Section 21 evictions have become a way for landlords to make a quick profit by cashing in, which further drives up prices

(19 December, 2018) Editorials

Ending Section 21 should not be controversial

27126Councillor Jack Buck, who has joined Southwark councillors calling for an end to 'no fault' evictions

At this time of year homelessness is all around us, and many people are inspired to donate to help those who find themselves sleeping rough or living in temporary accommodation.

Homelessness can happen to anybody, and private renters are particularly vulnerable.

Eleven million people in England live in rented homes and most of them are on fixed term contracts, usually for six months or a year.

After that, a landlord can evict their tenant with just two months’ notice, and without a reason.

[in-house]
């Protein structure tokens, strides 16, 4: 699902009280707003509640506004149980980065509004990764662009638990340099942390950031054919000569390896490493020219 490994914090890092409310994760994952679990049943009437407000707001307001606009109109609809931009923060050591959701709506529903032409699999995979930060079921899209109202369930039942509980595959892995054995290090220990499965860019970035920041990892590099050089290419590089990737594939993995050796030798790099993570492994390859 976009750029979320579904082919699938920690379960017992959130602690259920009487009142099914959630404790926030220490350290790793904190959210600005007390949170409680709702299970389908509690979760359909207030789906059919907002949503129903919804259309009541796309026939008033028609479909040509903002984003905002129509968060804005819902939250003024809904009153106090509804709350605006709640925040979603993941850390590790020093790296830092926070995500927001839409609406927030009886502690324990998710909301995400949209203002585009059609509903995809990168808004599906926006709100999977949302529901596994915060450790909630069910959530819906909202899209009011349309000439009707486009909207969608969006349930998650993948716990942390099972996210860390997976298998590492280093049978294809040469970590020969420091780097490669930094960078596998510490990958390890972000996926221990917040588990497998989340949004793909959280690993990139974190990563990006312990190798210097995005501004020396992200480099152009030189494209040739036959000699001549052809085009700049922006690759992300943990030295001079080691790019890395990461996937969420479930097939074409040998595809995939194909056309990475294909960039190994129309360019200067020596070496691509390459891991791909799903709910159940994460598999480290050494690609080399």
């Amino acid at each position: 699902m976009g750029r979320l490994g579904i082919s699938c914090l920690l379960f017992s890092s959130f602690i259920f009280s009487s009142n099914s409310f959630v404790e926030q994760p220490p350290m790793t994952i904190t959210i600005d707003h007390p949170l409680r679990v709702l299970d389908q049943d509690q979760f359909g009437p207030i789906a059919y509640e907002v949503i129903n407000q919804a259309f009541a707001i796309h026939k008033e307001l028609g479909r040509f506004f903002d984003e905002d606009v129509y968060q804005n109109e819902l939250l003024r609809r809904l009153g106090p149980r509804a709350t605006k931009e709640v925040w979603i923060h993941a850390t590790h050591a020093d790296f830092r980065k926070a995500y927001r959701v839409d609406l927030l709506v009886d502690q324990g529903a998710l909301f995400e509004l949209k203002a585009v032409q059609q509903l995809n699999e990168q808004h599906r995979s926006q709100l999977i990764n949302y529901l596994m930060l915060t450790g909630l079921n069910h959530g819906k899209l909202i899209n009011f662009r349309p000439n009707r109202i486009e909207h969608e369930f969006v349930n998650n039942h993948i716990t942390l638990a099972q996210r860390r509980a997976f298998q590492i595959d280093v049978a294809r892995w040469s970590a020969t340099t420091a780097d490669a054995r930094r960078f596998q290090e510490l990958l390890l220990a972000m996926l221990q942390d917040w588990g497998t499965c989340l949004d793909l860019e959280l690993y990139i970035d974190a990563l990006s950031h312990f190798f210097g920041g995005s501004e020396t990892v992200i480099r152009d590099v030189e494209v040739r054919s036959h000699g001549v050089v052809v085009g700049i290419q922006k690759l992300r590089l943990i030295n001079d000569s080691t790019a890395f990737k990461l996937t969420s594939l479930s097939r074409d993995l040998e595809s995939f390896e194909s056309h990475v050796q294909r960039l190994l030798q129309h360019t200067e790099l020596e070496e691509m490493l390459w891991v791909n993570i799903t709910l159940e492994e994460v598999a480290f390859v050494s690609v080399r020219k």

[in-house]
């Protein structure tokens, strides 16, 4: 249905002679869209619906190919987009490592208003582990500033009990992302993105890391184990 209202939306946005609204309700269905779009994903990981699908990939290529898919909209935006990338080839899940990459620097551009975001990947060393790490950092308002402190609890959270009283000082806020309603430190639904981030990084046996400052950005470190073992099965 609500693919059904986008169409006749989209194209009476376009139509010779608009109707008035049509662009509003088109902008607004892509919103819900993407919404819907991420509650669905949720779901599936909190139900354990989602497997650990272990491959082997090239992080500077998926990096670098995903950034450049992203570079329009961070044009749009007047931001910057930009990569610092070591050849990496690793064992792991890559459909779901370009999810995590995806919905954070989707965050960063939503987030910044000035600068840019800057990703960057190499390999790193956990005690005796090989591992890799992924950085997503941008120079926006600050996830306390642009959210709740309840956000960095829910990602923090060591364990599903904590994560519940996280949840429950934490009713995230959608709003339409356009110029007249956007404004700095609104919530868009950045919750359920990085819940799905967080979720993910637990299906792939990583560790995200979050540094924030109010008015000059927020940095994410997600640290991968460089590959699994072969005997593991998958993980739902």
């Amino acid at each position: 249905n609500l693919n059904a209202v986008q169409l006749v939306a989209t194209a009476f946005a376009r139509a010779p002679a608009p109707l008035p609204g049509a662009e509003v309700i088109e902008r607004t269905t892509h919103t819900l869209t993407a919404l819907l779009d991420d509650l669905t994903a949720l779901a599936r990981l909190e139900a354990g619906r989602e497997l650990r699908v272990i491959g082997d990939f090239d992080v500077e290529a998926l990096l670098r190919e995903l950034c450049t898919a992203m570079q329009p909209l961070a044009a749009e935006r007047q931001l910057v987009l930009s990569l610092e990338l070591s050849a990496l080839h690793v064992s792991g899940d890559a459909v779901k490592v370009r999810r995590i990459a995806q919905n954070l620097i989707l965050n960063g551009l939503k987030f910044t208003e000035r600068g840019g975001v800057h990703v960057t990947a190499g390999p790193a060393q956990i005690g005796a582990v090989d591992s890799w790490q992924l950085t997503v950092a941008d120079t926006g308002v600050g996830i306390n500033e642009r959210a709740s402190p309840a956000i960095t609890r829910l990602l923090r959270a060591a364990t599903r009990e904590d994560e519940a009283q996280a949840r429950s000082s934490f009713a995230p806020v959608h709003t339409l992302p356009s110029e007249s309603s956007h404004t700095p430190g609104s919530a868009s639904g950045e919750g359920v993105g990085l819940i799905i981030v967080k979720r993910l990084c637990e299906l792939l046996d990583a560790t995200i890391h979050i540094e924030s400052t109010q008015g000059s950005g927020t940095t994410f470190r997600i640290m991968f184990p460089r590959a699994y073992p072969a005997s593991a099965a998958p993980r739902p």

It didn’t used to be like this. Before Section 21 of the 1988 Housing Act was introduced it was much more difficult for landlords to evict tenants who paid their rent on time and looked after their homes.

As London’s property market has boomed and a national housing shortage worsened, Section 21 evictions have become a way for landlords to make a quick profit by cashing in, which further drives up prices.

Living with the looming threat of eviction is difficult for anyone, but the anxiety and financial cost of a move is particularly harsh for older people and those with children at school.

Ending Section 21 should not be controversial.  In Scotland, the equivalent law has already been abolished. Now it’s up to the government’s opposition not to take no for an answer.

 

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